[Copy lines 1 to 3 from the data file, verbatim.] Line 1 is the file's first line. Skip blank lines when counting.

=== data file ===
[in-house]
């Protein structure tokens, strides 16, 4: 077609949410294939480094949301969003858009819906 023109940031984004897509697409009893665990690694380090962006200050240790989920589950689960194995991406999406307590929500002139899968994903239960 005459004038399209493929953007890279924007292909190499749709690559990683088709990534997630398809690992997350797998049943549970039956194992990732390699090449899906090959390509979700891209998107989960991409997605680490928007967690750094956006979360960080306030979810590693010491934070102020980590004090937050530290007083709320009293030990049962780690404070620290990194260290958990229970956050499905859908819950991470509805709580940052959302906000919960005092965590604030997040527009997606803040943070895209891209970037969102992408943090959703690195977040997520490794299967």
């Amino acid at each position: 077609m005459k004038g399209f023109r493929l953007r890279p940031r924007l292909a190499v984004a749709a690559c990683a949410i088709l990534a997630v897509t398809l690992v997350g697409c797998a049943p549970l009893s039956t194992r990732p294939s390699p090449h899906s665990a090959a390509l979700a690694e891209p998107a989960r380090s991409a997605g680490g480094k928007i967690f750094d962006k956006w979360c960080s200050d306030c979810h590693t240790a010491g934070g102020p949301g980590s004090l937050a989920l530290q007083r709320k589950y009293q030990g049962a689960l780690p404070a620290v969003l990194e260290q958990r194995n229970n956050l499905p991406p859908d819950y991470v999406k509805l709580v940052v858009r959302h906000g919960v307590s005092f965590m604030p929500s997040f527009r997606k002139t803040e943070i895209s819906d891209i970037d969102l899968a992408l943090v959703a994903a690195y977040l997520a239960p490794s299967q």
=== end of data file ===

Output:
[in-house]
């Protein structure tokens, strides 16, 4: 077609949410294939480094949301969003858009819906 023109940031984004897509697409009893665990690694380090962006200050240790989920589950689960194995991406999406307590929500002139899968994903239960 005459004038399209493929953007890279924007292909190499749709690559990683088709990534997630398809690992997350797998049943549970039956194992990732390699090449899906090959390509979700891209998107989960991409997605680490928007967690750094956006979360960080306030979810590693010491934070102020980590004090937050530290007083709320009293030990049962780690404070620290990194260290958990229970956050499905859908819950991470509805709580940052959302906000919960005092965590604030997040527009997606803040943070895209891209970037969102992408943090959703690195977040997520490794299967």
């Amino acid at each position: 077609m005459k004038g399209f023109r493929l953007r890279p940031r924007l292909a190499v984004a749709a690559c990683a949410i088709l990534a997630v897509t398809l690992v997350g697409c797998a049943p549970l009893s039956t194992r990732p294939s390699p090449h899906s665990a090959a390509l979700a690694e891209p998107a989960r380090s991409a997605g680490g480094k928007i967690f750094d962006k956006w979360c960080s200050d306030c979810h590693t240790a010491g934070g102020p949301g980590s004090l937050a989920l530290q007083r709320k589950y009293q030990g049962a689960l780690p404070a620290v969003l990194e260290q958990r194995n229970n956050l499905p991406p859908d819950y991470v999406k509805l709580v940052v858009r959302h906000g919960v307590s005092f965590m604030p929500s997040f527009r997606k002139t803040e943070i895209s819906d891209i970037d969102l899968a992408l943090v959703a994903a690195y977040l997520a239960p490794s299967q």